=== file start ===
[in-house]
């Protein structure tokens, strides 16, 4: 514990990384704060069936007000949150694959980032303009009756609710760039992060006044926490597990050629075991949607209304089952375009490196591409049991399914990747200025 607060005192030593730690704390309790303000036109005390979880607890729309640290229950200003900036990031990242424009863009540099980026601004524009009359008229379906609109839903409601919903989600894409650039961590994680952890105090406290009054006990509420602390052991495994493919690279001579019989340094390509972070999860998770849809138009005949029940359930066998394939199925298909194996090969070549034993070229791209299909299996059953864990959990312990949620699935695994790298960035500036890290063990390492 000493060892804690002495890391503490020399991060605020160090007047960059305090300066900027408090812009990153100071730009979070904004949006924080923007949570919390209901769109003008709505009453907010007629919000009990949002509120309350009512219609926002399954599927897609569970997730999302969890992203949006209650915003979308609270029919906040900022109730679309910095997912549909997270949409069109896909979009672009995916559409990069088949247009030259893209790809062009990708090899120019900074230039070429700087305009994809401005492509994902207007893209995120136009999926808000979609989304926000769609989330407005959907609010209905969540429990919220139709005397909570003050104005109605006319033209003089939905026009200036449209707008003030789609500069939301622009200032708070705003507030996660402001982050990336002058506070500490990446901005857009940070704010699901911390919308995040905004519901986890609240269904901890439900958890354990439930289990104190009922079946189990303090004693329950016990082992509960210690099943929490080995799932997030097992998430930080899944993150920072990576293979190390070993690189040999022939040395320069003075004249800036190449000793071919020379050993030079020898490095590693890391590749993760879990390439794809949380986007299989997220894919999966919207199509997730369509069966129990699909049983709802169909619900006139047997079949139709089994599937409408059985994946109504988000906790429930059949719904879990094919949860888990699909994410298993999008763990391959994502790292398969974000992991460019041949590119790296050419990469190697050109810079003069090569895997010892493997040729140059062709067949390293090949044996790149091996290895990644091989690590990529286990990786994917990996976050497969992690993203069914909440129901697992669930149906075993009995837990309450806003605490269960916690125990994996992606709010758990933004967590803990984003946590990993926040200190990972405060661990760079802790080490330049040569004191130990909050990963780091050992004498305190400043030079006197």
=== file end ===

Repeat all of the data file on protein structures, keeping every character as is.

[in-house]
């Protein structure tokens, strides 16, 4: 514990990384704060069936007000949150694959980032303009009756609710760039992060006044926490597990050629075991949607209304089952375009490196591409049991399914990747200025 607060005192030593730690704390309790303000036109005390979880607890729309640290229950200003900036990031990242424009863009540099980026601004524009009359008229379906609109839903409601919903989600894409650039961590994680952890105090406290009054006990509420602390052991495994493919690279001579019989340094390509972070999860998770849809138009005949029940359930066998394939199925298909194996090969070549034993070229791209299909299996059953864990959990312990949620699935695994790298960035500036890290063990390492 000493060892804690002495890391503490020399991060605020160090007047960059305090300066900027408090812009990153100071730009979070904004949006924080923007949570919390209901769109003008709505009453907010007629919000009990949002509120309350009512219609926002399954599927897609569970997730999302969890992203949006209650915003979308609270029919906040900022109730679309910095997912549909997270949409069109896909979009672009995916559409990069088949247009030259893209790809062009990708090899120019900074230039070429700087305009994809401005492509994902207007893209995120136009999926808000979609989304926000769609989330407005959907609010209905969540429990919220139709005397909570003050104005109605006319033209003089939905026009200036449209707008003030789609500069939301622009200032708070705003507030996660402001982050990336002058506070500490990446901005857009940070704010699901911390919308995040905004519901986890609240269904901890439900958890354990439930289990104190009922079946189990303090004693329950016990082992509960210690099943929490080995799932997030097992998430930080899944993150920072990576293979190390070993690189040999022939040395320069003075004249800036190449000793071919020379050993030079020898490095590693890391590749993760879990390439794809949380986007299989997220894919999966919207199509997730369509069966129990699909049983709802169909619900006139047997079949139709089994599937409408059985994946109504988000906790429930059949719904879990094919949860888990699909994410298993999008763990391959994502790292398969974000992991460019041949590119790296050419990469190697050109810079003069090569895997010892493997040729140059062709067949390293090949044996790149091996290895990644091989690590990529286990990786994917990996976050497969992690993203069914909440129901697992669930149906075993009995837990309450806003605490269960916690125990994996992606709010758990933004967590803990984003946590990993926040200190990972405060661990760079802790080490330049040569004191130990909050990963780091050992004498305190400043030079006197």